Himself, herself, myself, themself ... check the usage of pronouns in your fiction. You might just be overworking them, such that you’re stating the obvious, modifying the pace, and reducing tension.
Reflexive pronouns can act as double tells by stating the obvious, and mar pace and tension.
Stating the obvious
When it comes to internal musings, authors can ditch the reflexive pronouns. Thoughts take place inside a person’s head and, by definition, are offered only for the thinker – unless there’s telepathy going on in the novel!
Moderating pace and reducing tension
These are high-tension scenes. Max is in a shoot-out; Ali’s escaping danger. Every word stretches out the sentence. And as the sentence length loosens, so does the tension.
Look what happens when we remove the pronouns:
The sentences shorten, the pace increases – and so does the tension.
Usage that works
We shouldn’t omit all -self pronouns. There are occasions when a sentence works better with them. Sometimes they’re essential.
In some cases, the pronoun is necessary for clarity. The reader can’t be sure of what the verb’s object is without it. In the examples below, removing the pronouns could leave the reader with questions: Ashamed of what? A promise to whom? Stop what? Consider whom an expert?
The pronoun can be used to emphasize the person being discussed. Omission would leave the sentence grammatically intact but change the mood and pacing. In this case, it’s a judgement call on the author’s part.
Some sentences don’t make grammatical sense without a reflexive pronoun. Remove them and the writing leaves more than questions: it’s unreadable.
Reflexive pronouns: mood versus clutter
At the top of this post, I offered examples of how -self pronouns can reduce tension. There will be occasions when an author wants to do exactly that.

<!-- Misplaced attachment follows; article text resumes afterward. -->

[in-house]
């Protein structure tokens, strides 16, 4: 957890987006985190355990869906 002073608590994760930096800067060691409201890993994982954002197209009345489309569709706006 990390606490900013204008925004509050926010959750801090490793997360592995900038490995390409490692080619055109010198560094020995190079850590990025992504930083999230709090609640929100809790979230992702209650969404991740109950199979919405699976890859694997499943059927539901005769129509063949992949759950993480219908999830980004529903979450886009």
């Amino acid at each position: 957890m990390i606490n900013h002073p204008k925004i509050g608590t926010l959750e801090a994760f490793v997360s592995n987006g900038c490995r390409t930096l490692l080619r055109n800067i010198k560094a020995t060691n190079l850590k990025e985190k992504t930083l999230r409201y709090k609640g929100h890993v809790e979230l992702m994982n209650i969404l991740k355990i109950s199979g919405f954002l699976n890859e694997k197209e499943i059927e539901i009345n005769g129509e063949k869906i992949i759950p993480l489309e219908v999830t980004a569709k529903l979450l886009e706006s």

There’s a more staccato feel to the second version above that might jar if the author’s seeking a contemplative mood.
Still, too much self-ing can make even a stress-free scene overly wordy so it’s always worth thinking about whether a leaner version would be more immersive and get the reader from A to B faster.
In the first version of the triplets that follow, the pronouns introduce a chilled-out sense of laissez-faire to the movement. In the second I’ve omitted them. And in the third, I’ve ditched the mundane movement and focused on the essential beat.
It’s always worth an author spending a little time on thinking about how much micromanagement of a scene is necessary.
Will the reader care about the chair discovery, or that Maxie had a hot drink while they were reading the letter, or that the protagonist was no longer on the sofa when she called Mel?
Perhaps. If that stuff’s central to driving the novel forward, to reflecting mood, to grounding the character in the environment, the pronoun and the stage direction might be necessary. If it’s clutter that can be removed without damaging reader engagement, lean up the scene!
Use reflexive pronouns when they’re necessary for clarity, sense and emphasis. Otherwise, consider leaner prose that focuses on what the reader needs to know to move forward in the story.
Louise Harnby is a line editor, copyeditor and proofreader who specializes in working with crime, mystery, suspense and thriller writers.
She is an Advanced Professional Member of the Chartered Institute of Editing and Proofreading (CIEP), a member of ACES, a Partner Member of The Alliance of Independent Authors (ALLi), and co-hosts The Editing Podcast.
Visit her business website at Louise Harnby | Fiction Editor & Proofreader, say hello on Twitter at @LouiseHarnby, connect via Facebook and LinkedIn, and check out her books and courses.
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